I'm sitting here on a gray, snowy Saturday, looking out at flurries and longing for that warm, sunny time before we'd heard the word postmodern. It's hard to remember now, but a decade ago, seminars were given on preaching, not on "Preaching in a Postmodern Age." Books were written on plain ol' youth ministry, not "Postmodern Youth Ministry." Of course, we were all unenlightened, unwashed then, locked in a dead, Newtonian modernism.
How quickly we've learned.
Even six years ago, Leadership could publish "The Riddle of Our Postmodern Culture," because the concept was largely unfamiliar to ministers. Now we all toss off words like "deconstructionism" and "abductive." We've been blessed by conferences that are cool and collective, and we expect our websites to be flash-animated and our coffees dark-roasted.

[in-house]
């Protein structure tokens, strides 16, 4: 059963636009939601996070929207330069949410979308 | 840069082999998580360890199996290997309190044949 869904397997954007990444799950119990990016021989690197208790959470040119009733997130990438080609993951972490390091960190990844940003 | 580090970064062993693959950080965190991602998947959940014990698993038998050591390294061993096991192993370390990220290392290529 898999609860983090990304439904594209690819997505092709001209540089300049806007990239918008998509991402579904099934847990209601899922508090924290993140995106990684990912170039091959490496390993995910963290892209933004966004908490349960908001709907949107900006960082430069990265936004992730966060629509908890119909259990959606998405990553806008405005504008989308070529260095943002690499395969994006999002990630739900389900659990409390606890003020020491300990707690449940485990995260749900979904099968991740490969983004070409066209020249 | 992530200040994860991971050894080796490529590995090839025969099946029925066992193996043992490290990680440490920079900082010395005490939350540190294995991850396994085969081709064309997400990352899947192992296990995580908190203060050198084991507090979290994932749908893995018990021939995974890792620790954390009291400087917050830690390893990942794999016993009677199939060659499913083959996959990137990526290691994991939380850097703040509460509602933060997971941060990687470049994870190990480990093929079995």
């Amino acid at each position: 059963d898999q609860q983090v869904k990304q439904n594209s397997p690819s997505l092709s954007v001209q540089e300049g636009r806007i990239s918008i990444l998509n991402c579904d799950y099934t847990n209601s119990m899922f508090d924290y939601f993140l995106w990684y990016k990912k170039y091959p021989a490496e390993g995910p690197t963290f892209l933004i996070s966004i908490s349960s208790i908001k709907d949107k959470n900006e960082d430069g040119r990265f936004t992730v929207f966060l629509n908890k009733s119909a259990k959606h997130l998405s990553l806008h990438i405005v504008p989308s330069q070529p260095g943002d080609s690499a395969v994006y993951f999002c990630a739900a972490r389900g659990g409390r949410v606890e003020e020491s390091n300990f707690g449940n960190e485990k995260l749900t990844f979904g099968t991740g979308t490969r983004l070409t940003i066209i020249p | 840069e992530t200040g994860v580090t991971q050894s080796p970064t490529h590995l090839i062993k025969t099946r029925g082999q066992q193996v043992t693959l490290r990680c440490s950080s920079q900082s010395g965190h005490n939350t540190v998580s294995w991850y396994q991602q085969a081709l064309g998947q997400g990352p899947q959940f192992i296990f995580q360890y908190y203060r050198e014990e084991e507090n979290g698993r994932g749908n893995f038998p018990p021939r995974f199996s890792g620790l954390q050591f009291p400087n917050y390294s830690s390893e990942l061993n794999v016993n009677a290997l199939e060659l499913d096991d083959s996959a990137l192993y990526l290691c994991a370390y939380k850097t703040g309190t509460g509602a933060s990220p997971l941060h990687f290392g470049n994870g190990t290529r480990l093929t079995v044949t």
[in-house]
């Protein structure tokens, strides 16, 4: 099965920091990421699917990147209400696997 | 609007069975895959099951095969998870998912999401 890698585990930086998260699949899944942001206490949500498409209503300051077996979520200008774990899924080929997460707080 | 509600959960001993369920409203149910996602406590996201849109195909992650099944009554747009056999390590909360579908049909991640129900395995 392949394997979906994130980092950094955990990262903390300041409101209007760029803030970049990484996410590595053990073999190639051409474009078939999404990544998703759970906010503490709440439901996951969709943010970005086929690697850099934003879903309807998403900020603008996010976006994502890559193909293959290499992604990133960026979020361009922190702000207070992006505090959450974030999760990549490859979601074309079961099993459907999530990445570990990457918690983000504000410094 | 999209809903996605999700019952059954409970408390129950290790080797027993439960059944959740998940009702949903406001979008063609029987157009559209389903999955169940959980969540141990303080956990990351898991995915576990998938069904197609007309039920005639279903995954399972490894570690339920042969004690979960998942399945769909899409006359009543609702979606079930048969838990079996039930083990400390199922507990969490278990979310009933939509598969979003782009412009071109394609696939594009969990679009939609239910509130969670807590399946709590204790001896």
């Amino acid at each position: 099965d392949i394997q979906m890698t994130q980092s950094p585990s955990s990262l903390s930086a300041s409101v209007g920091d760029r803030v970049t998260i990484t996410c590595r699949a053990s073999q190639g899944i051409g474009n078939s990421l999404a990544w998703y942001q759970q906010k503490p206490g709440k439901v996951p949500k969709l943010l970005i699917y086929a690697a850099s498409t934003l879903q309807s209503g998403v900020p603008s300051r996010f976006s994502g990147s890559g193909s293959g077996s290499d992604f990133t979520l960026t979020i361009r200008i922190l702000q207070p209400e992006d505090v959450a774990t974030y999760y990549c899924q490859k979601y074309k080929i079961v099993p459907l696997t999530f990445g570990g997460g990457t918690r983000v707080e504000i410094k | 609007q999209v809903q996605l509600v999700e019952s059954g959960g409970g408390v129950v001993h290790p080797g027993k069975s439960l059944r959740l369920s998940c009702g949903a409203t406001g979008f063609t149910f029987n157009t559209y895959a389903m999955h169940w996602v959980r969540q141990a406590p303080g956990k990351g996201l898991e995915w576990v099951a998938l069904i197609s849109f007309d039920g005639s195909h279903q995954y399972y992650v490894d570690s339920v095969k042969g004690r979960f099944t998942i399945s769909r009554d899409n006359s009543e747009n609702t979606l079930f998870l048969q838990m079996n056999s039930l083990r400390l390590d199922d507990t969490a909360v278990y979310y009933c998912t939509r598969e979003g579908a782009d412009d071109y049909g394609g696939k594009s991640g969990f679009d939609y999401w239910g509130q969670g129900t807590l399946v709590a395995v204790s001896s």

Proponents of postmodern ministry (PPMs) have made important points for the church: We live in a time of transition from one worldview to another; Christianity must not be constricted by ...1